Chronic Restraint Stress Modulates Expression of Genes
Y. Wang1, Y. Zhang2, D. Yin2, J. Moorman2, Xiao Zeng1
1SuperArray Bioscience Corporation, Frederick, MD,
2Department of Internal Medicine, East Tennessee State University, Johnson City, TN.
Materials and Methods
Restraint stress mouse model: 6-8 week old male Balb/c mice from Charles
River Laboratories were maintained in the Division of Laboratory Animal Resources
at East Tennessee State University (ETSU). The mice were subjected to a chronic
physical restraint protocol (3). Briefly, mice were placed in a 50-ml conical centrifuge
tube filled with multiple punctures to allow ventilation. Mice were held horizontally in
the tubes for a continuous 12 h followed by a 12-h rest, while food and water were
provided ad libitum. Control mice were kept in their original cages and in the same
diet schedule as the experimental group. Mice were physically restrained for two
cycles. After physical restraint, the spleens were rapidly frozen in liquid nitrogen and
stored at -80ºC for later isolation of total RNA. Genomic DNA interference was
eliminated by DNase I treatment.
Figure 3: Validation of Microarray Data Using Real-Time PCR
RealFigure 1: Microarray Analysis of Apoptotic Genes in Restraint Stress
Physical restraint stress alters apoptotic
gene expression profiles in the spleen.
Panel A displays representative images
of the Oligo GEArray® Mouse Apoptosis
Microarrays. The experiments were
repeated three times. As an example, the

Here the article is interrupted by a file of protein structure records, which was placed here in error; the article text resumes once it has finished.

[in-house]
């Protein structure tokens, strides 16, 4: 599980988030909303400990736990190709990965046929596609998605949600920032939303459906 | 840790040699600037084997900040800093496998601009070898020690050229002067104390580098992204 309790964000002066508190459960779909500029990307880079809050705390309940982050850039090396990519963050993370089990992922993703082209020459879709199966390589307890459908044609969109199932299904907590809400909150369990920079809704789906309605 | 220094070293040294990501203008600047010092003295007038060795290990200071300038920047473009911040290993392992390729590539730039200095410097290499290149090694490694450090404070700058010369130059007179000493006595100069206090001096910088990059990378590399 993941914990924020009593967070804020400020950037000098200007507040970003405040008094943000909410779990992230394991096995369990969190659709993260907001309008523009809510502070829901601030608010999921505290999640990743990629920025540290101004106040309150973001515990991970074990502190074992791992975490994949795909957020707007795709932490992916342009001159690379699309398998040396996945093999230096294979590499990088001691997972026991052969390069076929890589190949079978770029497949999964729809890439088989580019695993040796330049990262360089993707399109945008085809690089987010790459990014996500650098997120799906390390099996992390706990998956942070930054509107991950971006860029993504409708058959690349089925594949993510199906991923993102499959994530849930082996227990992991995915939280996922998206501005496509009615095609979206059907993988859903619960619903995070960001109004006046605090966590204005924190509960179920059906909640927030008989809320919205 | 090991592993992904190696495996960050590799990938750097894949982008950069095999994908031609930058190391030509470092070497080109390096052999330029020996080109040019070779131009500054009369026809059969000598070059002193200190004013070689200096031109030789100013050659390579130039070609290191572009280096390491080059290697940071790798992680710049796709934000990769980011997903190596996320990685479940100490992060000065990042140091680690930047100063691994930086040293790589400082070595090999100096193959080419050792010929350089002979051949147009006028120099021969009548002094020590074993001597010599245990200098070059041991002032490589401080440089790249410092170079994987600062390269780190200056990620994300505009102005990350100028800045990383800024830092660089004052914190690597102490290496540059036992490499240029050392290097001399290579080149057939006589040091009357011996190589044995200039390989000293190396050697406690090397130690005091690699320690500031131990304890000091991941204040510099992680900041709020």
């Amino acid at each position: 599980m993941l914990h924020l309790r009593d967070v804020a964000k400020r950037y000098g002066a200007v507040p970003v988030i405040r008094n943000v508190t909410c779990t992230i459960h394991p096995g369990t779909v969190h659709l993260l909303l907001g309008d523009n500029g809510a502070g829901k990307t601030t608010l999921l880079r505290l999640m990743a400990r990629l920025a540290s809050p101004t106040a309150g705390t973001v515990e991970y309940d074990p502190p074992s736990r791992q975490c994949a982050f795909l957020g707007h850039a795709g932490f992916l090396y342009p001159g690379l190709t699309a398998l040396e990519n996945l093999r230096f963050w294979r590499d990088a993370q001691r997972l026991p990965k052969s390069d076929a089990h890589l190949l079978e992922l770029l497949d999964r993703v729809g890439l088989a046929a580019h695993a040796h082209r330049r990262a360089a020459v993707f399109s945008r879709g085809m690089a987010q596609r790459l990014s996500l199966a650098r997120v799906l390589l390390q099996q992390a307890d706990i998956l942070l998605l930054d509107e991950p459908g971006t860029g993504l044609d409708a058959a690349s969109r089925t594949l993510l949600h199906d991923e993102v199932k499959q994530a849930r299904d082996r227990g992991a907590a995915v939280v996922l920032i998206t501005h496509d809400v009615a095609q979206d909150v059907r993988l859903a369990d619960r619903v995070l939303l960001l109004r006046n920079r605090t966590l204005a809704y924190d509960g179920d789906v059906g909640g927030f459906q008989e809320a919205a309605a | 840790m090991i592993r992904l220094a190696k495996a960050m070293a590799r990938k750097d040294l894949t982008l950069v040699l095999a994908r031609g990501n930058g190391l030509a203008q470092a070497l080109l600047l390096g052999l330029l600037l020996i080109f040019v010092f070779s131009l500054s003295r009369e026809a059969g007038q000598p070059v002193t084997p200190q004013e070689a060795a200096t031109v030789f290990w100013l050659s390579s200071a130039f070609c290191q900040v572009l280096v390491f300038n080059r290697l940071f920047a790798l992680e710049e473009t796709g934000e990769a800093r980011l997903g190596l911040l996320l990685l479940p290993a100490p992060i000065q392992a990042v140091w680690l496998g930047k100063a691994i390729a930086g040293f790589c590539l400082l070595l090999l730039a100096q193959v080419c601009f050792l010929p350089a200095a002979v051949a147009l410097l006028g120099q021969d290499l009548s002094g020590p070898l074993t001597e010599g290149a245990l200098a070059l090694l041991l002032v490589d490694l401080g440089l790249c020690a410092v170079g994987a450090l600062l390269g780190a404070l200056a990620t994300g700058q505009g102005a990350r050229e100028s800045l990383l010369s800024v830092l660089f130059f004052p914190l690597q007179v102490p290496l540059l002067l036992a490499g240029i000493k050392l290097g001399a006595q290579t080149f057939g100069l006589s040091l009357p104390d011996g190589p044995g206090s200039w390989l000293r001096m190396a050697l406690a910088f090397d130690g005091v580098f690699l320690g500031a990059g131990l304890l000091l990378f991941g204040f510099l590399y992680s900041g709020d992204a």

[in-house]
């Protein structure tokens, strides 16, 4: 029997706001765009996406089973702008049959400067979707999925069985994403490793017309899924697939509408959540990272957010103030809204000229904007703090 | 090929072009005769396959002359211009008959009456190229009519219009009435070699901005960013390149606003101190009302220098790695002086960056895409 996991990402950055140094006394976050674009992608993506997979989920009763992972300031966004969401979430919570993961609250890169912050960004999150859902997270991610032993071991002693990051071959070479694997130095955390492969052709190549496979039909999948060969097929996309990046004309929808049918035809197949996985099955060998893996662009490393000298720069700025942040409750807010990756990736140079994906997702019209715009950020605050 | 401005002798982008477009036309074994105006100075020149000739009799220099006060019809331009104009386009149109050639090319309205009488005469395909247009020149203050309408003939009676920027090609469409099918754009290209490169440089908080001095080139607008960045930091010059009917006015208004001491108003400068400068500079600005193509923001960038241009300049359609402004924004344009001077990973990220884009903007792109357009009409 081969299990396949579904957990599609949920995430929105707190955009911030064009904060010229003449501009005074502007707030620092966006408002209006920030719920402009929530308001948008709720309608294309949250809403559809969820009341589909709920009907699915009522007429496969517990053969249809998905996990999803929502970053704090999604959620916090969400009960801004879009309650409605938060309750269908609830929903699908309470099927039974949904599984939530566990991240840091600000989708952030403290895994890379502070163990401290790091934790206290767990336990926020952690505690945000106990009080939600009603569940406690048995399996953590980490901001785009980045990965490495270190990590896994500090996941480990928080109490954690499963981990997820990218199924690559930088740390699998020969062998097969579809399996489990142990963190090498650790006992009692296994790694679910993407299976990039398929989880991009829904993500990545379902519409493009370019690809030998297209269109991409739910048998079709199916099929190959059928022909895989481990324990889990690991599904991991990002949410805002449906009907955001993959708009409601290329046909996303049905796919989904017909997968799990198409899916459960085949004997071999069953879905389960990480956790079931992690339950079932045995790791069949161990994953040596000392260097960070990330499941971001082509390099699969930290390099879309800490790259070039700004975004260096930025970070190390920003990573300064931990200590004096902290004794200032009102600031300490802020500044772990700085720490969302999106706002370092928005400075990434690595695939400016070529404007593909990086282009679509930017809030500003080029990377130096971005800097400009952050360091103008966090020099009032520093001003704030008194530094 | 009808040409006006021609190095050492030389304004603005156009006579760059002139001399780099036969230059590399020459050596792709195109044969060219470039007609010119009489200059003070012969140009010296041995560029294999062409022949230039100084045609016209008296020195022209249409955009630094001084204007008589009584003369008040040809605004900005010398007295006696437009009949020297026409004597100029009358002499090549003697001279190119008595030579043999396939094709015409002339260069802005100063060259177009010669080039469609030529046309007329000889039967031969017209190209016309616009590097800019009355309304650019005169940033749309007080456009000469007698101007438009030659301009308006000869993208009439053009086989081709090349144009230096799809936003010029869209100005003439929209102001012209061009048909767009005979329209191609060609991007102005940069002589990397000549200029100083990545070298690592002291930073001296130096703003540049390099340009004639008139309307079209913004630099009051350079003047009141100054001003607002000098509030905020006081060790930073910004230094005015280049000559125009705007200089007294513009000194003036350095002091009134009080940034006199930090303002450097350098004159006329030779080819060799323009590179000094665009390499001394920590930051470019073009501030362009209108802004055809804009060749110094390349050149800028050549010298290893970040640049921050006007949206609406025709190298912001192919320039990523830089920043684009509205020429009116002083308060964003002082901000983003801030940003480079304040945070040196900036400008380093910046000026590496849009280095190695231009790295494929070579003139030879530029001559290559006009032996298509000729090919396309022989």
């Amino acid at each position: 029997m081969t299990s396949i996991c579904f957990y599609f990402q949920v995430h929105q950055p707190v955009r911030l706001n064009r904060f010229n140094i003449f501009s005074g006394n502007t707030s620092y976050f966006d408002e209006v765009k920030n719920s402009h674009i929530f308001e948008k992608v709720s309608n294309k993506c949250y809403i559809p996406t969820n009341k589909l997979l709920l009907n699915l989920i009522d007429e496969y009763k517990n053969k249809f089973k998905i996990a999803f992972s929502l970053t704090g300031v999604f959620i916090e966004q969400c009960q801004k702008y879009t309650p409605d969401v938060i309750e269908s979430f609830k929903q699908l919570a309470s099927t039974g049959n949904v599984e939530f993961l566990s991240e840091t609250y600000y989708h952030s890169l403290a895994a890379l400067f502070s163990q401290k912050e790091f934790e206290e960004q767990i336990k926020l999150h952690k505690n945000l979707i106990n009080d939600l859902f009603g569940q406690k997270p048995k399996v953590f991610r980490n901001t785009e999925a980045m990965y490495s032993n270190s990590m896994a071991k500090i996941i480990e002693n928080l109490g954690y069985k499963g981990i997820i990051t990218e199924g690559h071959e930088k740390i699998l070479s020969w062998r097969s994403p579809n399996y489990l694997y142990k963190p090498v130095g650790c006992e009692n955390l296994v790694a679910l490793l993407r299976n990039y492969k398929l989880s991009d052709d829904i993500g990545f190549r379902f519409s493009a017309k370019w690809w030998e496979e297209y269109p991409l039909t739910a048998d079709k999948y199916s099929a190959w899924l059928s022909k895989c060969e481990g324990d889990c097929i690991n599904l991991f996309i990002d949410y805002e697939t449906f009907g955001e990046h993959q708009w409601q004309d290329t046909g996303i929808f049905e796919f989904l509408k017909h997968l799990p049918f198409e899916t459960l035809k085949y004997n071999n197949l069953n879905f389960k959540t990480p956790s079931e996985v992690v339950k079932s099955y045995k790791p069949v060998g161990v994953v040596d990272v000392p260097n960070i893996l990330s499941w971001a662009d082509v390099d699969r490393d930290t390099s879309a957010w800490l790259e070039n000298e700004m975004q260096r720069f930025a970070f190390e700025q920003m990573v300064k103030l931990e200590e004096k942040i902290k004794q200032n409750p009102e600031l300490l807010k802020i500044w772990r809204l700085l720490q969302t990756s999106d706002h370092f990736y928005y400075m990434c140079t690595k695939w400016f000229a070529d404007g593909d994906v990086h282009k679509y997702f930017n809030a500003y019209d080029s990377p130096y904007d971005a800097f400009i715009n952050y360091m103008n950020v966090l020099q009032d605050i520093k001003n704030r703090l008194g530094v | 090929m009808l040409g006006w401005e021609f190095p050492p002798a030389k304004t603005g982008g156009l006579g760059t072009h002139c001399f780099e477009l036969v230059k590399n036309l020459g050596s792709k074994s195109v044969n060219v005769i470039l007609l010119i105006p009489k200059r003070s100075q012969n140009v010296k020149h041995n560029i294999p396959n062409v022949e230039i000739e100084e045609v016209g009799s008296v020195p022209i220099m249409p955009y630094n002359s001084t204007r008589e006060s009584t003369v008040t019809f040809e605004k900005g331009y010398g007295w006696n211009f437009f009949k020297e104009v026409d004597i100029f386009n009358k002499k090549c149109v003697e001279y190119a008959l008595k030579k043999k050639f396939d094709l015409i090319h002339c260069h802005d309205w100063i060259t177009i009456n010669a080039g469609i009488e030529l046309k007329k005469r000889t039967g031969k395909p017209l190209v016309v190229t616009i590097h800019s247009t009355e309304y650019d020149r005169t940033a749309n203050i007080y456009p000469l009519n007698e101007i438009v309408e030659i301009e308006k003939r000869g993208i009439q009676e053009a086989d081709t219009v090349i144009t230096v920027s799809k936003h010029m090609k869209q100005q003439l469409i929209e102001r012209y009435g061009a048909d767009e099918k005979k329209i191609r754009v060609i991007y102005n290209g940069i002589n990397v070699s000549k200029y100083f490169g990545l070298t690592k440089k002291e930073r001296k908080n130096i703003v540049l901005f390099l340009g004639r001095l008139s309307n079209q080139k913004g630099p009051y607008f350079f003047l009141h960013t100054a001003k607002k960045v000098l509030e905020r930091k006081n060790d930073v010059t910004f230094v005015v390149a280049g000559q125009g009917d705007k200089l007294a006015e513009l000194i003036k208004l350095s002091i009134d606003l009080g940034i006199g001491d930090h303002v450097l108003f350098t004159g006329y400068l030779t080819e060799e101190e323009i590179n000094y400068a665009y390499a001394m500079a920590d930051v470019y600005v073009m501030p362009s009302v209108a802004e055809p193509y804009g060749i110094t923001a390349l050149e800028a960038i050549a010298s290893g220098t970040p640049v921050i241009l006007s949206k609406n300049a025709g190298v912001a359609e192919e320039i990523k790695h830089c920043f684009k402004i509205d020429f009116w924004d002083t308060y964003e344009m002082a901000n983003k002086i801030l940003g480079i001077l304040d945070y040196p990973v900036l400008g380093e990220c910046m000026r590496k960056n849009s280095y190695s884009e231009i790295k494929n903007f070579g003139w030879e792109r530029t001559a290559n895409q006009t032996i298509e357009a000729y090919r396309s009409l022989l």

up-regulation of Bnip3 is circled in red.
Panel B lists the 23 genes whose
expression levels are significantly
changed in stressed versus unstressed
RNA using the TrueLabeling-AMP™ 2.0 Kit (Catalog No. GA-030). The resulting
biotin-labeled cRNA probe was allowed to hybridize overnight to the Oligo GEArray®
microarray in a standard hybridization oven at 60ºC. After blocking, washing and
chemiluminescent detection steps, images were acquired by a Chemi-Doc imaging
system (CCD camera). Raw signal intensity for individual genes on the microarray
was extracted using web-based GEArray® Expression Analysis Suite software and
normalized against signal intensities from housekeeping genes.
Real-time RT-PCR: cDNA was synthesized from total RNA using the
ReactionReady™ First Strand cDNA Synthesis Kit (Catalog No. C-01). Real-time
PCR was performed using RT2 Real-Time™ SYBR Green Fluorescein PCR Master
Mix (Catalog No. PA-011) on the Bio-Rad iCycler real-time PCR detection system.
GAPDH and β-Actin were chosen as housekeeping genes for normalization.
Threshold cycle numbers (Ct) were used for “∆∆Ct” analysis. Fold-changes between
samples were then calculated as 2^(-∆∆Ct). The statistical significance was
determined by one-way ANOVA and Bonferroni tests (p<0.05).